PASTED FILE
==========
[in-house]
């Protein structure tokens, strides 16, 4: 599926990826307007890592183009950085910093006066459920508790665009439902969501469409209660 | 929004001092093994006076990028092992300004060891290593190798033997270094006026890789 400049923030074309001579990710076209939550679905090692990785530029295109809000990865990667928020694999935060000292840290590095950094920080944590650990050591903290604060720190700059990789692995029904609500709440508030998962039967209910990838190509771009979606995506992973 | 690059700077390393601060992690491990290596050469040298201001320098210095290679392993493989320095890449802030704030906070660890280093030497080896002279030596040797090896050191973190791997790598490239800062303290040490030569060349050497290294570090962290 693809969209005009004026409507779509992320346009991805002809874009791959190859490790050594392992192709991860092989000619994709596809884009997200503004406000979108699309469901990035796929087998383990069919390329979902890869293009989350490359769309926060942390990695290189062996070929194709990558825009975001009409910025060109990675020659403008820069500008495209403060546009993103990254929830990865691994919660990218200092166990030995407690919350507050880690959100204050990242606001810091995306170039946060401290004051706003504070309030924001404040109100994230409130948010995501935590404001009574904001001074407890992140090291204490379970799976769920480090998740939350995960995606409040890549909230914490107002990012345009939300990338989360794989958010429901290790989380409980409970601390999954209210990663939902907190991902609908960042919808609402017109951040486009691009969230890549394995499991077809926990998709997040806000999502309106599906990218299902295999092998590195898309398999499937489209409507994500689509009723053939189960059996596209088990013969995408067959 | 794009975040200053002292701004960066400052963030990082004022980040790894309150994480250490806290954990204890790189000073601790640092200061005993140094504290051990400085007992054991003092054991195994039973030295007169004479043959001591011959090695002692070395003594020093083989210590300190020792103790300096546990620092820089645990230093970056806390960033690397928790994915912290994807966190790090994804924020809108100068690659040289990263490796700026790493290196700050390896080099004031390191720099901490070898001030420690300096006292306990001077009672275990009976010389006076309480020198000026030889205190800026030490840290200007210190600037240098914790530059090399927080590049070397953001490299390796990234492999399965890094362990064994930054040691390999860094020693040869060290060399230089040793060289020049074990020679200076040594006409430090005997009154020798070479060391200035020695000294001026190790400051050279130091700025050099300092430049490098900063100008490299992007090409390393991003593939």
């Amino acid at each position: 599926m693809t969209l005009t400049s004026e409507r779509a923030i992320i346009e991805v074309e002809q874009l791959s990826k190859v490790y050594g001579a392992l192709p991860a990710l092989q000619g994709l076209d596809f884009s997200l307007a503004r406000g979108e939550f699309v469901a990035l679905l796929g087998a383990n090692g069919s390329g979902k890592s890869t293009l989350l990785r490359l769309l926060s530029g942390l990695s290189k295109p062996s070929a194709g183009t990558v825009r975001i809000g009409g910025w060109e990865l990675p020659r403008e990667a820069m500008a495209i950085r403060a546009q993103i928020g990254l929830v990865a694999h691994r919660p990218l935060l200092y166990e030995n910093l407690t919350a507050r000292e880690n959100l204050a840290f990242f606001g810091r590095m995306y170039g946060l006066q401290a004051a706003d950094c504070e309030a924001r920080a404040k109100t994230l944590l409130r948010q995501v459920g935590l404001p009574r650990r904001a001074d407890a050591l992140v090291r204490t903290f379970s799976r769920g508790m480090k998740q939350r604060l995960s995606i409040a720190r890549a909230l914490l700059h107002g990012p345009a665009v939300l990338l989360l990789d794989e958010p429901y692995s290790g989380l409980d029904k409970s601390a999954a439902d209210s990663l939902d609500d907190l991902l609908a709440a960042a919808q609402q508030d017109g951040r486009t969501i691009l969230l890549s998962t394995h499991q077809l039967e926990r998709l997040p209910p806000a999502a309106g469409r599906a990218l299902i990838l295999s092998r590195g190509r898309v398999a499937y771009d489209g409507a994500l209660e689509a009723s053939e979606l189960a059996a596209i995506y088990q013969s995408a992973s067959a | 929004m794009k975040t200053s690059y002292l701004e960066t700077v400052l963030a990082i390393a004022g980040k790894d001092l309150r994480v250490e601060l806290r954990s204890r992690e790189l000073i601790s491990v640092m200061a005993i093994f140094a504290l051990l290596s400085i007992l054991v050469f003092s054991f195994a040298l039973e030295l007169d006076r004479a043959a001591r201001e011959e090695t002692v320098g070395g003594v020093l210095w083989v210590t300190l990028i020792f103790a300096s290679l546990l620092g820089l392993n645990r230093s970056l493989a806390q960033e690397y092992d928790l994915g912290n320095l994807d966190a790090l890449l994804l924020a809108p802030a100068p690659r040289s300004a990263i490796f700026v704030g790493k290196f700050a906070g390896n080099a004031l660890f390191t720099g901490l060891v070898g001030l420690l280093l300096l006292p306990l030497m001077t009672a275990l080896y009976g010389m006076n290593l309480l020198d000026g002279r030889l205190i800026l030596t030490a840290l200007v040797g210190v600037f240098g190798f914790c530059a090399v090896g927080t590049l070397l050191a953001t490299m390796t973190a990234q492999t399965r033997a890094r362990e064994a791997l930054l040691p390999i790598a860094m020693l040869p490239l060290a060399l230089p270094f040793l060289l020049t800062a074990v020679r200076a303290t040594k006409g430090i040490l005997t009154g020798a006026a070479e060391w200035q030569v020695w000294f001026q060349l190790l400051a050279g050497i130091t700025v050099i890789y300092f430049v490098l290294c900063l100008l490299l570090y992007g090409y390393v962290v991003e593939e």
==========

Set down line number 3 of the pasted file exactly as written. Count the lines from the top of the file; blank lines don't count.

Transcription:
């Amino acid at each position: 599926m693809t969209l005009t400049s004026e409507r779509a923030i992320i346009e991805v074309e002809q874009l791959s990826k190859v490790y050594g001579a392992l192709p991860a990710l092989q000619g994709l076209d596809f884009s997200l307007a503004r406000g979108e939550f699309v469901a990035l679905l796929g087998a383990n090692g069919s390329g979902k890592s890869t293009l989350l990785r490359l769309l926060s530029g942390l990695s290189k295109p062996s070929a194709g183009t990558v825009r975001i809000g009409g910025w060109e990865l990675p020659r403008e990667a820069m500008a495209i950085r403060a546009q993103i928020g990254l929830v990865a694999h691994r919660p990218l935060l200092y166990e030995n910093l407690t919350a507050r000292e880690n959100l204050a840290f990242f606001g810091r590095m995306y170039g946060l006066q401290a004051a706003d950094c504070e309030a924001r920080a404040k109100t994230l944590l409130r948010q995501v459920g935590l404001p009574r650990r904001a001074d407890a050591l992140v090291r204490t903290f379970s799976r769920g508790m480090k998740q939350r604060l995960s995606i409040a720190r890549a909230l914490l700059h107002g990012p345009a665009v939300l990338l989360l990789d794989e958010p429901y692995s290790g989380l409980d029904k409970s601390a999954a439902d209210s990663l939902d609500d907190l991902l609908a709440a960042a919808q609402q508030d017109g951040r486009t969501i691009l969230l890549s998962t394995h499991q077809l039967e926990r998709l997040p209910p806000a999502a309106g469409r599906a990218l299902i990838l295999s092998r590195g190509r898309v398999a499937y771009d489209g409507a994500l209660e689509a009723s053939e979606l189960a059996a596209i995506y088990q013969s995408a992973s067959a | 929004m794009k975040t200053s690059y002292l701004e960066t700077v400052l963030a990082i390393a004022g980040k790894d001092l309150r994480v250490e601060l806290r954990s204890r992690e790189l000073i601790s491990v640092m200061a005993i093994f140094a504290l051990l290596s400085i007992l054991v050469f003092s054991f195994a040298l039973e030295l007169d006076r004479a043959a001591r201001e011959e090695t002692v320098g070395g003594v020093l210095w083989v210590t300190l990028i020792f103790a300096s290679l546990l620092g820089l392993n645990r230093s970056l493989a806390q960033e690397y092992d928790l994915g912290n320095l994807d966190a790090l890449l994804l924020a809108p802030a100068p690659r040289s300004a990263i490796f700026v704030g790493k290196f700050a906070g390896n080099a004031l660890f390191t720099g901490l060891v070898g001030l420690l280093l300096l006292p306990l030497m001077t009672a275990l080896y009976g010389m006076n290593l309480l020198d000026g002279r030889l205190i800026l030596t030490a840290l200007v040797g210190v600037f240098g190798f914790c530059a090399v090896g927080t590049l070397l050191a953001t490299m390796t973190a990234q492999t399965r033997a890094r362990e064994a791997l930054l040691p390999i790598a860094m020693l040869p490239l060290a060399l230089p270094f040793l060289l020049t800062a074990v020679r200076a303290t040594k006409g430090i040490l005997t009154g020798a006026a070479e060391w200035q030569v020695w000294f001026q060349l190790l400051a050279g050497i130091t700025v050099i890789y300092f430049v490098l290294c900063l100008l490299l570090y992007g090409y390393v962290v991003e593939e």